This morning we had an early coffee and set off towards Tarcol Lodge. A stop beside a wet area had us position ourselves for a five minute wait. We soon enjoyed excellent views of two Grey-necked Woodrails walking slowly through the wood edge, as well as a Ferruginous Pygmy-Owl which sat obligingly on an open branch. Moving on to an area of roadside scrub and grass we walked a small section of road where we soon found Scrub Euphonias and a Laughing Falcon sat in a tree. A male Blue Grosbeak was also seen as well as Black-striped Sparrow. Pablo called us over after he spotted a bird fly into some nearby trees and on further investigation we found and got superb views of a Collared Forest Falcon which had probably just taken an Iguana. With Streak-headed Woodcreeper and Melodious Blackbird showing well we left and drove to the high hills above our lodge. We stopped on a sunlit corner where bird activity slowly picked up. Yellow-throated and Philadelphia Vireos were seen as well as Yellow-bellied Flycatcher, female Painted Bunting, Northern Bentbill and Ian spotted two Fiery-billed Aracaris flying away. Further up the road we saw a Great Crested Flycatcher before continuing our drive to a lookout at the top. Overlooking the huge expanse of forests a White Hawk was spotted flying far below us and it even perched a few times where it stood out like a light bulb. With a little more patience we saw two Zone-tailed Hawks before the major prize of a magnificent King Vulture which flew right overhead. Happy with this we set off back towards the lodge for our later than normal breakfast. One quick stop along the way added a female and then a immature male Western Tanager to our list. After breakfast we loaded our luggage onto the coach and set off towards the dry Guanacaste. We stopped briefly at a gas station to pick up a few little snacks for our lunch and then we continued on to an area of salt pans. Along the approach road we spotted some orioles, so everyone got out and we soon found and got excellent views of Streak-backed and then Spot-breasted Orioles. A Lesser Ground Cuckoo was heard calling so we tried to entice it closer. It wasn’t long before we had our scopes trained on one of these skulky birds just sat motionless in the short grasses. Moving on to the salt pans a couple of Double-striped Thick-knees were seen after which we walked a short way to look at several pools. Little Blue Herons and White Ibis were obvious, as were Willet, Hudsonian Whimbrel, Least Sandpiper and Semi-palmated Plovers. We could see a flock of terns in the distance so we drove around to the other side to get better views. A short walk found us the roosting flock where we scanned through and found mostly Royal Terns, a few Sandwich and a couple of Gull-billed Terns as well as twelve Black Skimmers. Amongst the wading birds were close Lesser Yellowlegs, Least Sandpipers and Western and a few Stilt Sandpipers. Russ managed to extract a couple of Semi-palmated Sandpipers which allowed good comparisons alongside its similar cousins. We left and continued our journey towards our next lodge. A short stop at the gas station produced a Grey Hawk as well as House Sparrow and a scruffy White-collared Seedeater. Our next roadside stop was due to an excellent spot by Brian P and once out of the coach we all enjoyed super views of up to ten Spot-bellied Bobwhite on the edge of a field, as well as Roadside Hawk and Scissor-tailed Flycatcher. Moving on another stop produced a male American Kestrel as well as White-throated Magpie-Jays. Calling in on a newly built lodge we checked out the fishing lagoons behind it. A Ringed Kingfisher showed well and up to three Least Grebes, Laughing Falcon, and two Muscovy Ducks were found. Arriving at our lodge we had a short time to just check the grounds. A few kingbirds were moving through and after checking about a dozen Tropical Kingbirds, a single Western Kingbird was found. The subtle differences not being that obvious on this rather worn individual.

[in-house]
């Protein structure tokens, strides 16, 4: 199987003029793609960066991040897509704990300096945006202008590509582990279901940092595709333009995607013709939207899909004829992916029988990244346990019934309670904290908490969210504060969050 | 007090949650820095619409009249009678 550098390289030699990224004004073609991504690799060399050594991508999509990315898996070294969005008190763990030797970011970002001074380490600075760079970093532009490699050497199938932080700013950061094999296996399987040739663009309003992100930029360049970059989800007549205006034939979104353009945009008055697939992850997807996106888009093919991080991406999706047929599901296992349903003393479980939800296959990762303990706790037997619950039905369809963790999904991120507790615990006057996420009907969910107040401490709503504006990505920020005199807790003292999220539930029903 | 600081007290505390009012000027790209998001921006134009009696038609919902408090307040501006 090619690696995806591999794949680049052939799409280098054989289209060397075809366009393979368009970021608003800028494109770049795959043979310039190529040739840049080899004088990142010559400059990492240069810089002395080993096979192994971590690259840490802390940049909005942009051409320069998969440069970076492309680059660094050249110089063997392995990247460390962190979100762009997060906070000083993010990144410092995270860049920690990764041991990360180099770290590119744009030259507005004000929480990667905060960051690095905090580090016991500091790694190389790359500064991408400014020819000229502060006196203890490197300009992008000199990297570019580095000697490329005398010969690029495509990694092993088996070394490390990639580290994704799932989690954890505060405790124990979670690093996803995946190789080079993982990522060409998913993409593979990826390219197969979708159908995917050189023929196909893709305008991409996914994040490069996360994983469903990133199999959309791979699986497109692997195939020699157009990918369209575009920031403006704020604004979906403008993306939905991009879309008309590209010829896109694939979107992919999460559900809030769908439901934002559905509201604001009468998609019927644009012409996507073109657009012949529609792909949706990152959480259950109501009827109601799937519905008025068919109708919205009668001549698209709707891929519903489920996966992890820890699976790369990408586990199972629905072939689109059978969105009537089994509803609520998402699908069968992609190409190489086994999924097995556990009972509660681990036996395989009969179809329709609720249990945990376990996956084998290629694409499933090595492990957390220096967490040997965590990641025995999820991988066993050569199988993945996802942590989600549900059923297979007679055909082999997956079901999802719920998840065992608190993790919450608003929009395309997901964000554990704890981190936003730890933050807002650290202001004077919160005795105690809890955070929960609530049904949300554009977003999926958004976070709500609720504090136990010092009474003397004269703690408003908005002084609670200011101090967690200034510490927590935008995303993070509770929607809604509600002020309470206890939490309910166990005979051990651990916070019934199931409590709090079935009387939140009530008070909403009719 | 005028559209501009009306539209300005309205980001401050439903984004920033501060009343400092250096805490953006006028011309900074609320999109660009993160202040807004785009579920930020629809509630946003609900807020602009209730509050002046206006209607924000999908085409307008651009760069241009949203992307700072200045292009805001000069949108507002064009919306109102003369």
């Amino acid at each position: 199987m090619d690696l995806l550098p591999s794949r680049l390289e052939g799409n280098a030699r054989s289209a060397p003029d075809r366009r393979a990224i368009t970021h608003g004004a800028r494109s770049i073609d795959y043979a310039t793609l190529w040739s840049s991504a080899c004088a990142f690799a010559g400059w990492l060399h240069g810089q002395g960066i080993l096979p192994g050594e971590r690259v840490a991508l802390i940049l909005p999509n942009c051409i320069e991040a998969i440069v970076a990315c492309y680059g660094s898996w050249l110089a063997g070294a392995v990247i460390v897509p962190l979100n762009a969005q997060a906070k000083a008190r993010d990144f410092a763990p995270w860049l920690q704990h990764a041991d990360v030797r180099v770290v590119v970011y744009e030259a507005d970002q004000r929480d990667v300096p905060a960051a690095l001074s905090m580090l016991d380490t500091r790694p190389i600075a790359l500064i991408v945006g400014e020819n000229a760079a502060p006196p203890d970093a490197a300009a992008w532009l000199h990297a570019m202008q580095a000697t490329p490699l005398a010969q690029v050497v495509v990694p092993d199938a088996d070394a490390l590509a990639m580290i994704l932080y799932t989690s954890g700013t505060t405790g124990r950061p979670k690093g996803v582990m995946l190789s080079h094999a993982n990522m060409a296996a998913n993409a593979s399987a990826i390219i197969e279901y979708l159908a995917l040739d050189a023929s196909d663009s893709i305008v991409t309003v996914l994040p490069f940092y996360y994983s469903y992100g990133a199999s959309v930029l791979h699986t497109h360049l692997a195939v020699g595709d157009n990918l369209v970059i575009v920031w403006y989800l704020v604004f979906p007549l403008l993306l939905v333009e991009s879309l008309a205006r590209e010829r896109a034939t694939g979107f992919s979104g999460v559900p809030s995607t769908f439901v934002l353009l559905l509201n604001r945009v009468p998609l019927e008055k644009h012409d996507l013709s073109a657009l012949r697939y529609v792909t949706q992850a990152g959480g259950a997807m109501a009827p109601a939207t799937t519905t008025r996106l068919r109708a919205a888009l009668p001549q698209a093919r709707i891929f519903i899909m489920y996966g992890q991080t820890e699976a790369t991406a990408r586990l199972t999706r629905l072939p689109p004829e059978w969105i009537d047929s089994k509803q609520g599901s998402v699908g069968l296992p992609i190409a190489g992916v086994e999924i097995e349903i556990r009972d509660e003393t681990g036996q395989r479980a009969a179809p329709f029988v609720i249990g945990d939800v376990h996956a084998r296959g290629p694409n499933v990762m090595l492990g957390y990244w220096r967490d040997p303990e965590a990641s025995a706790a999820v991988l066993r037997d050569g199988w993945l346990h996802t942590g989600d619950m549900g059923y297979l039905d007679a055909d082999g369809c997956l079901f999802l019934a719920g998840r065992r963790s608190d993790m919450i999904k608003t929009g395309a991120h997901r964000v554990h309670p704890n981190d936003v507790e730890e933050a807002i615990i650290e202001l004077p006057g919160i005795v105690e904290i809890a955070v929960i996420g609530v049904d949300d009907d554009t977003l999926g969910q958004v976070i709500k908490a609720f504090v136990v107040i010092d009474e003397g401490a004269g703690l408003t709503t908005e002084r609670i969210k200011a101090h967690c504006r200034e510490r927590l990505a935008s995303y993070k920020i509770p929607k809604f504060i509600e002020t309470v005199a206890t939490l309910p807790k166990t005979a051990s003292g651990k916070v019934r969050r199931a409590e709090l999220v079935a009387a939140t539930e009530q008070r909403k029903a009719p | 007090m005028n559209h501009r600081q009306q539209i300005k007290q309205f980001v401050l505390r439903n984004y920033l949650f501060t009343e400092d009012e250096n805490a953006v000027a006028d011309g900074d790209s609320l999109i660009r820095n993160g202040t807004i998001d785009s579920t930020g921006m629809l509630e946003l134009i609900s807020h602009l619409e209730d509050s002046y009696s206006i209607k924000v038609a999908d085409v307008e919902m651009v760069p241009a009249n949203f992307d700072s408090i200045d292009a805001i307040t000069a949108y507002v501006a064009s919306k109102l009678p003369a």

Day 6 - 23rd March

This morning we had an early breakfast, loaded up the coach and set off to Palo Verde National Park. Along the way a stop was made when an American Kestrel was spotted and beside some flowering trees we got brief views of a Canivet’s Emerald, plus Cinnamon Hummingbirds